Qatar Airways Is Flying To Atlanta To “Rub Salt In The Wound” Of Delta

Filed Under: Media, Qatar

Qatar Airways’ CEO, Akbar Al Baker, is one of the most outspoken guys in the airline industry. Just to give a couple of examples:

ITB Berlin is going on right now, and yesterday Qatar Airways announced over a dozen new routes which will be launching over the coming year, including the world’s longest flight, from Doha to Auckland.


These are in addition to the US expansion Qatar Airways previously announced (and in some cases already launched), including new flights to Atlanta, Boston, and Los Angeles, in addition to a second daily flight to New York.

Atlanta seemed like a bit of an odd choice. While the city has a huge airport, that’s almost entirely because of Delta’s hub there, and not due to actual local demand. Of all the cities Qatar Airways doesn’t serve, is Atlanta really the one with the most demand? Especially when you factor in that Qatar Airways is part of oneworld, which has very little presence in Atlanta, meaning there’s virtually no potential for connecting traffic.

We know that Al Baker’s archenemy is Delta’s CEO, Richard Anderson, so could he be starting the route just to piss off Delta?

Well, Al Baker may have just been a little too honest yesterday during a press conference, when he said the following, via Arabian Aerospace:

Announcing new routes for the Doha-based airline at the ITB show in Berlin, Al Baker said he was launching a daily flight to Atlanta – the home base of rivals Delta – “in order to rub salt into the wounds of Delta.”

That’s not an especially smart comment to make, given the battle going on between the US carriers and Gulf carriers over Open Skies. The US carriers are arguing that the Gulf carriers are subsidized and aren’t being run like businesses, while the Gulf carriers argue that the government simply has stakes in the airlines, and they are being run like businesses.

Not surprisingly, the Partnership for Open and Fair Skies issued a statement almost immediately:

“Mr. Al Baker has made it crystal clear that the subsidies his airline receives from the government of Qatar allow him to fly routes for the sake of petty peevishness rather than rational, market-based reasoning. Of course, with $17.5 billion in subsidies, Mr. Al Baker can choose to fly anywhere, anytime – even if his flights lose money and make no economic sense. The truth is, Qatar Airways is expanding at an inordinate rate because of the market-distorting buckets of cash it receives each year. And that’s why U.S. airlines and pilots, flight attendants and other American aviation professionals can’t afford to have the Obama administration sit on the sidelines while the Gulf carriers violate our international agreements and take away American jobs.”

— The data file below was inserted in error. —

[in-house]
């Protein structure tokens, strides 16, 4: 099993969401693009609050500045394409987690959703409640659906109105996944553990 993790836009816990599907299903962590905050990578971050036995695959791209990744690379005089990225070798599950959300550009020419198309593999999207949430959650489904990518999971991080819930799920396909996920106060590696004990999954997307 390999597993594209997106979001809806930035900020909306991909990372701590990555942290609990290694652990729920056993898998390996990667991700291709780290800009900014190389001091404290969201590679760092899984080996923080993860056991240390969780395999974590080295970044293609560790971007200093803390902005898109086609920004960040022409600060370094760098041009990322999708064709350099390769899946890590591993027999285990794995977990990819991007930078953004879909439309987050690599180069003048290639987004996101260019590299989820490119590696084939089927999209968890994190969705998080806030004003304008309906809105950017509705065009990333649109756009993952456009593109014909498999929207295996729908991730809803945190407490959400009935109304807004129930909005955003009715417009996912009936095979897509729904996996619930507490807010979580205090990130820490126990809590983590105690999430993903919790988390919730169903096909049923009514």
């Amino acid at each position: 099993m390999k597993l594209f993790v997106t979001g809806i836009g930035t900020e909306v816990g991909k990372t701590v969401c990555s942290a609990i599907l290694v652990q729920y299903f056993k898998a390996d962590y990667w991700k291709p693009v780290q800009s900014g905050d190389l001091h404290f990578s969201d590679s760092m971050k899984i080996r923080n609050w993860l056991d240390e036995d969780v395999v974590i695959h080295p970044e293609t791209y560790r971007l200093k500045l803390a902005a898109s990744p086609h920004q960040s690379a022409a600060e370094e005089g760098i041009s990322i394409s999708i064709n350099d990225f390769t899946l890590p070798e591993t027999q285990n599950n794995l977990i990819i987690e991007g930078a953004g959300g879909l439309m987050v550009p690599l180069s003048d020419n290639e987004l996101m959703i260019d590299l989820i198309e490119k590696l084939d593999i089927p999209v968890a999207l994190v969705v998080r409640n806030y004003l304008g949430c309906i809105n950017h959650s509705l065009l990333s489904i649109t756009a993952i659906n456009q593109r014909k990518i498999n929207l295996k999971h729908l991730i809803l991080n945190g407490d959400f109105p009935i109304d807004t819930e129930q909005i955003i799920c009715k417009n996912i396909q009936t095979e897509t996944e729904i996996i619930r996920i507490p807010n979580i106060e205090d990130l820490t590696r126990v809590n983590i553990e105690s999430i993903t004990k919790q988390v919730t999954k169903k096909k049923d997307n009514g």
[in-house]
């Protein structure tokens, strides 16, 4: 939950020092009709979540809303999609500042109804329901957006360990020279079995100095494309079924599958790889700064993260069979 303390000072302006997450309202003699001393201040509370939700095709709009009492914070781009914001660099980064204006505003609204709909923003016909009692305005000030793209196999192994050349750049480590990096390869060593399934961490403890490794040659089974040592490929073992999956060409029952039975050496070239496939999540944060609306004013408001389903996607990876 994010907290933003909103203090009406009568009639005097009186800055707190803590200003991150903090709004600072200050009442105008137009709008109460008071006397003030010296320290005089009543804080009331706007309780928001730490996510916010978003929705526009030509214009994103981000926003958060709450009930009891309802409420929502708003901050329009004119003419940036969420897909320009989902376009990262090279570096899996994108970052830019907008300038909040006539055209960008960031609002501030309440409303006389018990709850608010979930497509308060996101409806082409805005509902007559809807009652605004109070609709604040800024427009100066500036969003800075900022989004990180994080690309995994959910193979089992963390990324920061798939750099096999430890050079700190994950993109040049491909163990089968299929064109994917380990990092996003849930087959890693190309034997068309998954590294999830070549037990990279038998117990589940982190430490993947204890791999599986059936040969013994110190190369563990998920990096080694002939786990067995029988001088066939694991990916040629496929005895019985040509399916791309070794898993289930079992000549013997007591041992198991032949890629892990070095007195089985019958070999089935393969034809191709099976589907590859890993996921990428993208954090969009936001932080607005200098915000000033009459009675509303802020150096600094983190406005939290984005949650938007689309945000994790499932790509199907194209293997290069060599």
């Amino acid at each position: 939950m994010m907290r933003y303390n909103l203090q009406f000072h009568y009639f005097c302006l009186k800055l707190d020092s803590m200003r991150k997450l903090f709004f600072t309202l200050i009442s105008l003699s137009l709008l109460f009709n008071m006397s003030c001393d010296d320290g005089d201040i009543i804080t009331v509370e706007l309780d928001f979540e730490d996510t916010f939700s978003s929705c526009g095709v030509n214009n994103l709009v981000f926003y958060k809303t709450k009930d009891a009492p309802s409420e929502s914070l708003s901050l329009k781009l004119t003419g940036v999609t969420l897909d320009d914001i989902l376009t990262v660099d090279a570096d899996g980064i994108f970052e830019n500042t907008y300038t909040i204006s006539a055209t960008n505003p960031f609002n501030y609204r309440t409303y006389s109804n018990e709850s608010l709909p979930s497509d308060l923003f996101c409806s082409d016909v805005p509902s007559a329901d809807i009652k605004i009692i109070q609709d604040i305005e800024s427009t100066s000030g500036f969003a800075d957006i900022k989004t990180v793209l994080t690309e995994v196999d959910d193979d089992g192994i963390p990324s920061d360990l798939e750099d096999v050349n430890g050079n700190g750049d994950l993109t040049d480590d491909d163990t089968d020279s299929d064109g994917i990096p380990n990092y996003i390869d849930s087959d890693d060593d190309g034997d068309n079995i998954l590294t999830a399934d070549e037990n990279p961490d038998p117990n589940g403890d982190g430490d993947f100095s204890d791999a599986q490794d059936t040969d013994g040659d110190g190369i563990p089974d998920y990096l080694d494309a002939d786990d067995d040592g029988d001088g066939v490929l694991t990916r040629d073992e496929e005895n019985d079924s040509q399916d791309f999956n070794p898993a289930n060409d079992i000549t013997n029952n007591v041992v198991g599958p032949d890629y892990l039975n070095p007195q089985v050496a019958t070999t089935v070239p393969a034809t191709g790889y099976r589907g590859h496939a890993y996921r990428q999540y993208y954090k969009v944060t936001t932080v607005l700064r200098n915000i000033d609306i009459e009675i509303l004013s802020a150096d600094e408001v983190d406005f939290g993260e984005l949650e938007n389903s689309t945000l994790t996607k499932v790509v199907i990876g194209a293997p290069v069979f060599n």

Usually they’re off base, in my opinion, but it’s tough to disagree with the first part of their statement, at least.

Bottom line

This is a dumb comment for Al Baker to make, though in fairness it’s probably true. I’m guessing Qatar Airways is largely starting the route to “rub salt in the wound of Delta.” Then again, I’m not sure where the “salt” or “wound” plays in when launching a money-losing route to the hub of the world’s most profitable airline.

I guess Akbar and Richard can call it even with dumb comments now, since previously Richard linked the Gulf carriers to 9/11.

Now I really want to fly the inaugural Qatar Airways flight to Atlanta… I’m sure His Excellency will give a heck of a speech on arrival.

Do you think Qatar Airways’ motive for starting this route is to “rub salt in the wound” of Delta, or do you think there’s merit to the route otherwise?

  1. Did you mean, “Usually they’re off base, in my opinion, but it’s tough [NOT] to agree with the first part of their statement, at least.”?

  2. “but it’s tough to agree with the first part of their statement, at least.”

    Think you meant “disagree”

  3. Lucky, you have a tendency to claim many cities do not have local demand.. Atlanta has almost 6,000,000 residents, I am sure that will generate enough traffic to Africa/Middle east and who knows maybe Australia